In accordance with his characteristic process of citing himself, the author uses these passages nearly without modification in the tale "Die drei Brueder [The Three Brothers]" (1922). The text, written in first person format, the title harkening back to an equally-named chain of hills across from Katharinenstadt, still differentiates itself from the sketch by the linking of Pil'nyak's childhood memories of time spent there with his "dear grandmother," Anna. Numerous reminiscences of the topography of this Volga-German colony, of relatives, of episodes from colonist history, pay witness to the author's close ties with this place. For example, Pil'nyak, within his enumeration of diverse names of the colony, he adds yet a further name - one that arose during the time of famine: "Sterbstadt [City of Dying]." All in all, however, what is "German" appears, even in this text, if not as an estranging image, but still as an element of irritation regarding his own identity.

Things are entirely different in the equally strongly autobiographical story "Eine deutsche Geschichte [A German Story]" (1928), which came into being from the impressions of a Volga trip in 1927. Although themes such as orderliness, discipline, and cleanliness become subject of his critical presentation, predominant in this particular text are an objective presentation of the
Volga-German milieu as well as an indication of an interest in dealing with the residents and their mentality. Detailed descriptions permit a variety of ethnographic insights into Volga-German everyday life and into the scientific activities of the two protagonists, Doctor Paul Rau and Professor Georg Dinges. A large part of the story is dedicated to the scientific work of the two researchers, particularly their work in collecting funds for the Ethnographic Museum in Pokrovsk, which he describes as a meeting place for Volga-German personalities in public life. One chapter details a collective trip (during the summer of 1927) within the Balzer Canton, replete with dialectological studies, research into story telling and into objective culture. Here the author presents us with multifaceted insights into the lives of German settlers during the 1920s.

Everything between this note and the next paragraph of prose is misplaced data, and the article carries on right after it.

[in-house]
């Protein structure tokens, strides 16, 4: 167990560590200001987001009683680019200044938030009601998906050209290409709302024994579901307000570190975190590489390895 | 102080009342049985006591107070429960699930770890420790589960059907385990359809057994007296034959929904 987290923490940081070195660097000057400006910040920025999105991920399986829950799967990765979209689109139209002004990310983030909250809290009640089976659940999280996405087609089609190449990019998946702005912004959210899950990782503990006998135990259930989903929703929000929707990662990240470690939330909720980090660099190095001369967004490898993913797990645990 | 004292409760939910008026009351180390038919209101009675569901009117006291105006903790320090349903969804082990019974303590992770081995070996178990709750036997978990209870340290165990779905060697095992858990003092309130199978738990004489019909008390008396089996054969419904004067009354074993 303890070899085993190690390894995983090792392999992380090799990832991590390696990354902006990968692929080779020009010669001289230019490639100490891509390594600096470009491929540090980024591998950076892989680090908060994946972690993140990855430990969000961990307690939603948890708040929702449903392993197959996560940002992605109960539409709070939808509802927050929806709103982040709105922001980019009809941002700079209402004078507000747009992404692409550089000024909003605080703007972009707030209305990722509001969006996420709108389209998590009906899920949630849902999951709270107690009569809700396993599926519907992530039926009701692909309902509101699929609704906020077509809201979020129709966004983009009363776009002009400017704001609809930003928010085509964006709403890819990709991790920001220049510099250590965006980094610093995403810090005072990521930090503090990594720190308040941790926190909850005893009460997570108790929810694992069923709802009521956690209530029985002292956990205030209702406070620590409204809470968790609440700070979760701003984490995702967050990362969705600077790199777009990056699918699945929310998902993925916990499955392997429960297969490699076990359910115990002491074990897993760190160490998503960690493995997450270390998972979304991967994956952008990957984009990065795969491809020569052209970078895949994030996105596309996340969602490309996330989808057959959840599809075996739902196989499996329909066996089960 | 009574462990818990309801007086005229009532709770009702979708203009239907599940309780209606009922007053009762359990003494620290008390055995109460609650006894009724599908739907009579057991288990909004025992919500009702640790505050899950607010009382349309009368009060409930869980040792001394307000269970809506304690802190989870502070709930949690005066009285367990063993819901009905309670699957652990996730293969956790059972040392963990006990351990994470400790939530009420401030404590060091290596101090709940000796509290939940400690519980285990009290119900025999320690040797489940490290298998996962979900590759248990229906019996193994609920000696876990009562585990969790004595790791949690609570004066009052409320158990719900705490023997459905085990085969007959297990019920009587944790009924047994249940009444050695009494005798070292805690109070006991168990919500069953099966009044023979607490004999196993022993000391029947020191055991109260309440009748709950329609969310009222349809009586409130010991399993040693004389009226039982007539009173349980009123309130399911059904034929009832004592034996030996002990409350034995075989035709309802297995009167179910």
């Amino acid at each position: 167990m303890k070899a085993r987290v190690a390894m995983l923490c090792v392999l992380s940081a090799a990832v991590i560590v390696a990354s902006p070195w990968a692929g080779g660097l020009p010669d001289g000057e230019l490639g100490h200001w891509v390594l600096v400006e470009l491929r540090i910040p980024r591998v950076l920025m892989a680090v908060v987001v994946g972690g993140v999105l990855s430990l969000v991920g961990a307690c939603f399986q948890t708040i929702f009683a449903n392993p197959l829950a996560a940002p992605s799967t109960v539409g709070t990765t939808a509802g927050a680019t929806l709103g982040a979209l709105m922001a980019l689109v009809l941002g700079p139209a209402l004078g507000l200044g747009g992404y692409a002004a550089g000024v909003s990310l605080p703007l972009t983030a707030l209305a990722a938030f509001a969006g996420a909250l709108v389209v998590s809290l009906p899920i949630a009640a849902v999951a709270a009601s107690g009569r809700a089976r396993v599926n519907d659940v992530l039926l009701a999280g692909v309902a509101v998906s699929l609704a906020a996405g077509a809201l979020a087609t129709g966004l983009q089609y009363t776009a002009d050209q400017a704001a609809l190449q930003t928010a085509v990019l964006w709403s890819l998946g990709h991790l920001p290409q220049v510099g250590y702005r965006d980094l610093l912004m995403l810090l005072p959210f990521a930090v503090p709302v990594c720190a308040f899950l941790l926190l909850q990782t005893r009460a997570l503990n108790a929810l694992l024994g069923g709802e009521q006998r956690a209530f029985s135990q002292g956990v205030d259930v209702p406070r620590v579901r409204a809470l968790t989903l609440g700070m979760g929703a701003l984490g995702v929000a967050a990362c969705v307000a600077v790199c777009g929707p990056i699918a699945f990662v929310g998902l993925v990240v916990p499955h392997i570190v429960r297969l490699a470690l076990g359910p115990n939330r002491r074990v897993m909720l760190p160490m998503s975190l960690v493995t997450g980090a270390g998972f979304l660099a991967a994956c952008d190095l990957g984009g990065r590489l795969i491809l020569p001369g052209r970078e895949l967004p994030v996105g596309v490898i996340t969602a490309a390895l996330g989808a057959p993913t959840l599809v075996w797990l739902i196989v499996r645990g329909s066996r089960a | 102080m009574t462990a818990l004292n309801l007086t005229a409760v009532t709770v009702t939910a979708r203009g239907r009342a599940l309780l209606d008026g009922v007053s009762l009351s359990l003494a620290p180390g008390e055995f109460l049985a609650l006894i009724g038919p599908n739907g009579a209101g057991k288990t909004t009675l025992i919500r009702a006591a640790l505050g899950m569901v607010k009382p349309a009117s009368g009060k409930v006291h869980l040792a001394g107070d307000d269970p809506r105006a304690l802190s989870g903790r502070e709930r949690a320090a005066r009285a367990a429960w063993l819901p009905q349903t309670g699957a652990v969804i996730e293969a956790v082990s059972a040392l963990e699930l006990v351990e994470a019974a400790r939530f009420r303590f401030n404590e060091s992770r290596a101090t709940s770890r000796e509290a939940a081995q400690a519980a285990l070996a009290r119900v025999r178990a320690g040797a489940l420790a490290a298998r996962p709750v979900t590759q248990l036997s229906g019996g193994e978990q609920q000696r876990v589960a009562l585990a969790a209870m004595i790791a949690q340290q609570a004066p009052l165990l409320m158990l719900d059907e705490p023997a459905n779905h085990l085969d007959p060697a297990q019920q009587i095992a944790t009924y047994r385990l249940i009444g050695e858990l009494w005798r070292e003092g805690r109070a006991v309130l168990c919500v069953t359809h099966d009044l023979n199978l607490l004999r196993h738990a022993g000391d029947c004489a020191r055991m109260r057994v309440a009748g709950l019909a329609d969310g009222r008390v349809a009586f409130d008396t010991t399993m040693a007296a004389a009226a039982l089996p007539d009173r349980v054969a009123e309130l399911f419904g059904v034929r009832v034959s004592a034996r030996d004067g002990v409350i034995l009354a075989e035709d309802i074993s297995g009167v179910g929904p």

Still another work is connected with the above-mentioned reuse of his own words. It is the novel with sketches, "O.K. Ein amerikanischer Roman [OK. An American Novel] (1932), in which Pil'nyak once again refers to his German grandmother Anna. This shows that an interest in Volga-German topics did not desert the author even into the 1930s.

The multiplicity of the demonstrated Volga-German ties in the life and work of Boris Pil'nyak makes it clear that these kinds of references deserve broader discussion. Beyond the stereotypical contraposition of his Russian and his German sides, it might be just those aspects of interethnic identity and cultural differences that could open up a fruitful area for research. Before
our conclusion, it should be emphasized that hardly any other author of Volga-German descent (on his father's side) made a more significant contribution as did Boris Pil'nyak. On the other hand, there are hardly better descriptions in Russian literature of Volga-German life as those depicting the research work of Paul Rau and of Georg Dinges. And finally, Pil'nyak's family history is exemplary of the social development of the German liberal and academic intelligentsia into a strongly assimilated force, without ceding entirely its Volga-German identity. The Russian-German worlds existed not only side by side, but also distinguished themselves through multifaceted and changing interrelationships.

Our appreciation is extended to Alex Herzog for translation of this article.

Permission to use any images from the GRHC website may be requested by contacting Michael M. Miller